22 Signal TransductionThe receptor protein was an integral protein that spanned the membraneWhen it changes conformation, the part of it exposed to the cytoplasm changes conformation tooIt does something new now in the cytoplasm, such as…Serving as an enzymeOpening up a channel between cell interior and exterior (like ion channels in neurons!)Release a polypeptide from itself into the cytoplasm…which is the first in what will be a series of chemical reactions, using a variety of second messengers inside the cell.
23 Signal TransductionThe end result of the signal cascade could be producing or destroying transcription factors, activating enzymes, cytoskeleton rearrangement… and often many related results from the same signal!
24 Signal TransductionSignal transduction diagrams can follow some slightly different conventions, but common ones are:A stimulates BA inhibits BTranslocation/RelocationB to C is a larger (amplified) response than A to BABABAABC
25 Signal Transduction A and B subunits join to make C A separates into subunits B and CMultistep pathway from A to B with some steps not shownACBBACAB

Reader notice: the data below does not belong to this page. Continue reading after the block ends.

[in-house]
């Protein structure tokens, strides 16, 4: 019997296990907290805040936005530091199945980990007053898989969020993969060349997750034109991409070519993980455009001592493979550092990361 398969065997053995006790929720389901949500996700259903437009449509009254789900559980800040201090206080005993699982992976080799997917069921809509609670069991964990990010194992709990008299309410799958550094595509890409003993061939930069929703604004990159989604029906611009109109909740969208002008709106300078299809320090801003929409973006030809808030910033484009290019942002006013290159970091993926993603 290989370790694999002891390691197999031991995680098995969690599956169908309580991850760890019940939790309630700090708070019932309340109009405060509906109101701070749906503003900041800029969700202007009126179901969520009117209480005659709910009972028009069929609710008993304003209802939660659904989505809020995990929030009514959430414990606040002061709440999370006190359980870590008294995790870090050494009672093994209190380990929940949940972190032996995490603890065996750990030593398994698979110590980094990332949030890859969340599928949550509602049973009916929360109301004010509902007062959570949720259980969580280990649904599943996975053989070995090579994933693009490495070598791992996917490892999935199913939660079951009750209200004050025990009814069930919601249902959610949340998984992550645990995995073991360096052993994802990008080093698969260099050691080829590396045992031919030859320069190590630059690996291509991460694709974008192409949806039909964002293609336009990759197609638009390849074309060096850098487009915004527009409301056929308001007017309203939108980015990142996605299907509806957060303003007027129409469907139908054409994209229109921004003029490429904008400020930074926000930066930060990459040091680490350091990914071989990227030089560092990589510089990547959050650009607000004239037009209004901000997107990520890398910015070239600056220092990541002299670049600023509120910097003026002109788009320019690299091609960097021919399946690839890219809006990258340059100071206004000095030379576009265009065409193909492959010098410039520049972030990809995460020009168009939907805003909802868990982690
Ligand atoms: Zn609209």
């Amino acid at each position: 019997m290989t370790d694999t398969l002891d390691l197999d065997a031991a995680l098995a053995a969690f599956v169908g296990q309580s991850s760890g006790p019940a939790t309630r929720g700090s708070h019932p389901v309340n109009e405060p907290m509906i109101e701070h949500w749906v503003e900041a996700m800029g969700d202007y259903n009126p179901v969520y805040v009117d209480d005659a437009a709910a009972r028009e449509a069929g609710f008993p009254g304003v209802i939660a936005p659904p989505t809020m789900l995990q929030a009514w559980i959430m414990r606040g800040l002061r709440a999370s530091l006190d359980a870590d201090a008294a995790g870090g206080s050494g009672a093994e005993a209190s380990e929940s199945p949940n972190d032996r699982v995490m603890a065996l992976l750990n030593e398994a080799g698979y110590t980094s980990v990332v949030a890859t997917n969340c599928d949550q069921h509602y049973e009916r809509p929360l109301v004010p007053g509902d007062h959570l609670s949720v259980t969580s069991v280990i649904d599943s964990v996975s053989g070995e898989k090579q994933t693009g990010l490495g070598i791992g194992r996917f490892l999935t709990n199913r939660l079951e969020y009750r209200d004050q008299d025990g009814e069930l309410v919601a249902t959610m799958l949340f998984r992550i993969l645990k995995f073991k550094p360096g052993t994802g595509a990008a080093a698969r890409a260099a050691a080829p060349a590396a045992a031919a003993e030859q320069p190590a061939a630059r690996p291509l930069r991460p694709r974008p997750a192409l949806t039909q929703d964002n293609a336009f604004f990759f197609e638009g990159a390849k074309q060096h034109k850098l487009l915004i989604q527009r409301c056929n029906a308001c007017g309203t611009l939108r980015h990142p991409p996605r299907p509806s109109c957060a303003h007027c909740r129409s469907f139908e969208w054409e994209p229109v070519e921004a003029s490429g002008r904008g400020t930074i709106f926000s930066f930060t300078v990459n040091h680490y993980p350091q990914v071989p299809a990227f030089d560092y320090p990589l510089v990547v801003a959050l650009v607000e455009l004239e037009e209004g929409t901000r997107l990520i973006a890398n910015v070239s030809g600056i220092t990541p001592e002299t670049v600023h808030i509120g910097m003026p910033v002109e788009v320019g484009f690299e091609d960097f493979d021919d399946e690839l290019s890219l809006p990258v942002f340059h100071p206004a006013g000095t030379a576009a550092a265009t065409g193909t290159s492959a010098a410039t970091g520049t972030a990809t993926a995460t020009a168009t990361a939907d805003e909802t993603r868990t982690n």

26 DiscussionConsider this very simple diagram of a signal cascade (bigger image on next slide), and answer:What’s happening? What is the ligand? What are the second messengers? Does EGF trigger or inhibit gene regulation?
28 Signal TransductionThat example displayed a common signal transduction method: a phosphorylation cascadeA series of protein kinases adding a phosphate group to the next protein in the sequence (protein kinase = acts like an enzyme activator using ATP)ReceptionTransductionResponsemRNANUCLEUSGenePActivetranscriptionfactorInactiveDNAPhosphorylationcascadeCYTOPLASMReceptorGrowth factor
30 Cell Signaling Specificity Which receptors and secondary messengers a cell possesses determines which signals it will respond to, and howThis is why a liver and a heart cell will do two different things when activated by the same hormone, like epinephrin